We face a cruel paradox: our mind, which can contemplate the eternal, is composed of matter that isn't eternal—and, worst of all, our mind knows it.
How did we get into this mess? One word: sin. Sin leads to death. Humans sin—therefore, humans die. In fact, we're so used to death that we take it for granted; we just accept is as "part of life."
Death as part of life? If that sounds absurd and paradoxical, it's because it is. Death is the negation of life, not some aspect of it.
In this context, we come to this quarter's lesson. Perhaps the topic can be best expressed when Ellen G. White wrote that the great theme of the Bible is "the work of God in laying the glory of man in the dust, and doing for man that which it is not in his power to do for himself"—Ellen G. White, The Faith I Live By, p. 109.
And what is it that God does for us that we don't have the power to do for ourselves? Of course, it's to save us from the most unnatural of acts, death; the eternal death that would be ours were it not for God's grace as revealed in the plan of salvation.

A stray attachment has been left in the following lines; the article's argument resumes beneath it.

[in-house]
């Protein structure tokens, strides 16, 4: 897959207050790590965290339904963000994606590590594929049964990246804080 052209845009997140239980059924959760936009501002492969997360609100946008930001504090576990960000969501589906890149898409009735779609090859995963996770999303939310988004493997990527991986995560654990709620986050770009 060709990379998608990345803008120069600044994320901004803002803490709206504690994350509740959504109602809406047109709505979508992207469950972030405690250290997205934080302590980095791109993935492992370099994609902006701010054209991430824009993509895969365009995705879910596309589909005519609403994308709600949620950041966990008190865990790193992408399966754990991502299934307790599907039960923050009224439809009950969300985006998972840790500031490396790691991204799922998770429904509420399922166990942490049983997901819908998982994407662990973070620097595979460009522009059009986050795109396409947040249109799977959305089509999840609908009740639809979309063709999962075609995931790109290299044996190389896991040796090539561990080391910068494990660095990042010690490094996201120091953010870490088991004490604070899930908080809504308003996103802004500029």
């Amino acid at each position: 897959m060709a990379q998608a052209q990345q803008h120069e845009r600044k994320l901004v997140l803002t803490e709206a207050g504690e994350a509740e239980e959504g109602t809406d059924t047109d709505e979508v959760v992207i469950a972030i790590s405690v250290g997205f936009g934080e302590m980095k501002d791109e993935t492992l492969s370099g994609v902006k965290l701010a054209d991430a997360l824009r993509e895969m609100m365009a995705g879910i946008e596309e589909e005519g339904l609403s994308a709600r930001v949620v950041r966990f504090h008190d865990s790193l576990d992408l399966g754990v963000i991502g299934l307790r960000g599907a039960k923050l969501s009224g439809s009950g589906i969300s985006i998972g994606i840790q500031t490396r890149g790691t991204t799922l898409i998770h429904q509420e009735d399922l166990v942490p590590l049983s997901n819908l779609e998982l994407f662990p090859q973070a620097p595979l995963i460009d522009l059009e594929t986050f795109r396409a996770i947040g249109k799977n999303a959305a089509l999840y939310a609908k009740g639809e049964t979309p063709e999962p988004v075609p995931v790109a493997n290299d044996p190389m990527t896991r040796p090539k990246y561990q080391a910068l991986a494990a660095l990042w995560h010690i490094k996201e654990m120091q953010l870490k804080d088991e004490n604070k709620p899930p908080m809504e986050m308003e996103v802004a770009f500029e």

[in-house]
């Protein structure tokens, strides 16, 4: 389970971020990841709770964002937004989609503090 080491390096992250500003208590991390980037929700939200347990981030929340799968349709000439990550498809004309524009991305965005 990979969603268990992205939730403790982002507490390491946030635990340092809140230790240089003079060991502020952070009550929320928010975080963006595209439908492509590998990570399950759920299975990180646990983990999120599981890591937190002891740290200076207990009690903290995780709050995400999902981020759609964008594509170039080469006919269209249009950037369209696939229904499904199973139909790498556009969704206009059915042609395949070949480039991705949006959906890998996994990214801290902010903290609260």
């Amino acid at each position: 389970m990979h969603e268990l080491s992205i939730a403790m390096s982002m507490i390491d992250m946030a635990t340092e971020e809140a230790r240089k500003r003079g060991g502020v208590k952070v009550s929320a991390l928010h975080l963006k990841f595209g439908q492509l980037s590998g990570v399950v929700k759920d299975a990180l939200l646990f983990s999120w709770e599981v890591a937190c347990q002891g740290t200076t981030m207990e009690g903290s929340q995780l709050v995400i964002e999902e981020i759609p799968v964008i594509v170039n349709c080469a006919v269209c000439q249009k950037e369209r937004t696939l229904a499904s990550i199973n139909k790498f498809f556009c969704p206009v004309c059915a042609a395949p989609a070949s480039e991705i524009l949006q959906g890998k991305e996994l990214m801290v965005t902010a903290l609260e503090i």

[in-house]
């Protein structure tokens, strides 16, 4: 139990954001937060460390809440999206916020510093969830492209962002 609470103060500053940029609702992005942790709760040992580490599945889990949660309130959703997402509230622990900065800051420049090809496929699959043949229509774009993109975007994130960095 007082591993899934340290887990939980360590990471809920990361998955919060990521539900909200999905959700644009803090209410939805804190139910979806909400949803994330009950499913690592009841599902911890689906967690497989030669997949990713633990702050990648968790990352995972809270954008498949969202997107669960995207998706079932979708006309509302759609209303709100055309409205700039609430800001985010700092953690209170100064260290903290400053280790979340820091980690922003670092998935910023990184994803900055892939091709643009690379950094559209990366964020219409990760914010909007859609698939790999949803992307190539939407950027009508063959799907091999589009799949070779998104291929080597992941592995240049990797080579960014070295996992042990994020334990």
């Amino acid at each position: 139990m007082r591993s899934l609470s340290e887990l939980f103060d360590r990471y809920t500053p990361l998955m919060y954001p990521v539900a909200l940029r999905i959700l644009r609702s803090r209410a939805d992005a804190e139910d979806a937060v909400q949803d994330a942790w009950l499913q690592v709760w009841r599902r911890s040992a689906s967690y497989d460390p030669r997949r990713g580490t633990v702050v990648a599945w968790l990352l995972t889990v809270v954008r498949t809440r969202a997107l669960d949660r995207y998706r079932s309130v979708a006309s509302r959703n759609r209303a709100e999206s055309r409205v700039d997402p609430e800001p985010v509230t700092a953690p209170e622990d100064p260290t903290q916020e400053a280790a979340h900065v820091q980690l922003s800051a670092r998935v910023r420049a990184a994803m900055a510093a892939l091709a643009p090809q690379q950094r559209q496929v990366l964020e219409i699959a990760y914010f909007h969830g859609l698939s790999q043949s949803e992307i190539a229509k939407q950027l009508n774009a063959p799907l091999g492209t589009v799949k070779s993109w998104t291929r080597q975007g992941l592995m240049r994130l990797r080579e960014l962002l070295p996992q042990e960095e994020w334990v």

That's the theme we are going to study, and we are going to explore it in the "Minor Prophets." Their message to us is that God wants to save us from our sins, to save us from the devastation that sin, rebellion, and disobedience bring. Over and over in these books we see the Lord pleading with His people to repent, to put away their sins, to return unto Him and to find life not death, salvation not damnation, hope not despair.
There is nothing "minor" about that theme. It's present truth—God's message to us today just as it was a message to those who lived in the time of these twelve writers who, though long gone, still speak.
The question is, will we listen? The answer is, for sure, for it is a matter of life and death.
An incorrect text has been cited in Lesson 6, Sunday, May 5, in the Easy Reading Edition.
The sentence should read as follows:
God is the Lord of all nations, and all peoples are responsible to Him (Amos 1-2).
We regret the error.